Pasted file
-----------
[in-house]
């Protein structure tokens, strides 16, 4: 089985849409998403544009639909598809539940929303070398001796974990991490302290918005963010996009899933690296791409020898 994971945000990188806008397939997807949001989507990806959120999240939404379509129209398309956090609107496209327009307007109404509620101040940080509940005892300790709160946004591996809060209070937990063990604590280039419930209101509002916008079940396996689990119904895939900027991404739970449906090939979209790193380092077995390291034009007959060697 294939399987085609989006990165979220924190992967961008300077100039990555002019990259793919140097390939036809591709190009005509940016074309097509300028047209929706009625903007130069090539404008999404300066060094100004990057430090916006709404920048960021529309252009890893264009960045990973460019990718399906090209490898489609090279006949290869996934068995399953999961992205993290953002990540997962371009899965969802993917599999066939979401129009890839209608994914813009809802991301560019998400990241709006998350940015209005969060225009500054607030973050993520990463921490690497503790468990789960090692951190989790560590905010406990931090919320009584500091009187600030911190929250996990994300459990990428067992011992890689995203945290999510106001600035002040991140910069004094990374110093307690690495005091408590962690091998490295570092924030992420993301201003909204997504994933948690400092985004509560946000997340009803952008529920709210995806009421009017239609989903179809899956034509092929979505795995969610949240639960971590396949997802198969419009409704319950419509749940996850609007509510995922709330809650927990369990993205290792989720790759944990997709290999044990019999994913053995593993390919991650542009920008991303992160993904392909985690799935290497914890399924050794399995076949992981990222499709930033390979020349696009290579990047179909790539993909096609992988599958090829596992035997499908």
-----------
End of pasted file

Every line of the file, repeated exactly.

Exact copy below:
[in-house]
């Protein structure tokens, strides 16, 4: 089985849409998403544009639909598809539940929303070398001796974990991490302290918005963010996009899933690296791409020898 994971945000990188806008397939997807949001989507990806959120999240939404379509129209398309956090609107496209327009307007109404509620101040940080509940005892300790709160946004591996809060209070937990063990604590280039419930209101509002916008079940396996689990119904895939900027991404739970449906090939979209790193380092077995390291034009007959060697 294939399987085609989006990165979220924190992967961008300077100039990555002019990259793919140097390939036809591709190009005509940016074309097509300028047209929706009625903007130069090539404008999404300066060094100004990057430090916006709404920048960021529309252009890893264009960045990973460019990718399906090209490898489609090279006949290869996934068995399953999961992205993290953002990540997962371009899965969802993917599999066939979401129009890839209608994914813009809802991301560019998400990241709006998350940015209005969060225009500054607030973050993520990463921490690497503790468990789960090692951190989790560590905010406990931090919320009584500091009187600030911190929250996990994300459990990428067992011992890689995203945290999510106001600035002040991140910069004094990374110093307690690495005091408590962690091998490295570092924030992420993301201003909204997504994933948690400092985004509560946000997340009803952008529920709210995806009421009017239609989903179809899956034509092929979505795995969610949240639960971590396949997802198969419009409704319950419509749940996850609007509510995922709330809650927990369990993205290792989720790759944990997709290999044990019999994913053995593993390919991650542009920008991303992160993904392909985690799935290497914890399924050794399995076949992981990222499709930033390979020349696009290579990047179909790539993909096609992988599958090829596992035997499908």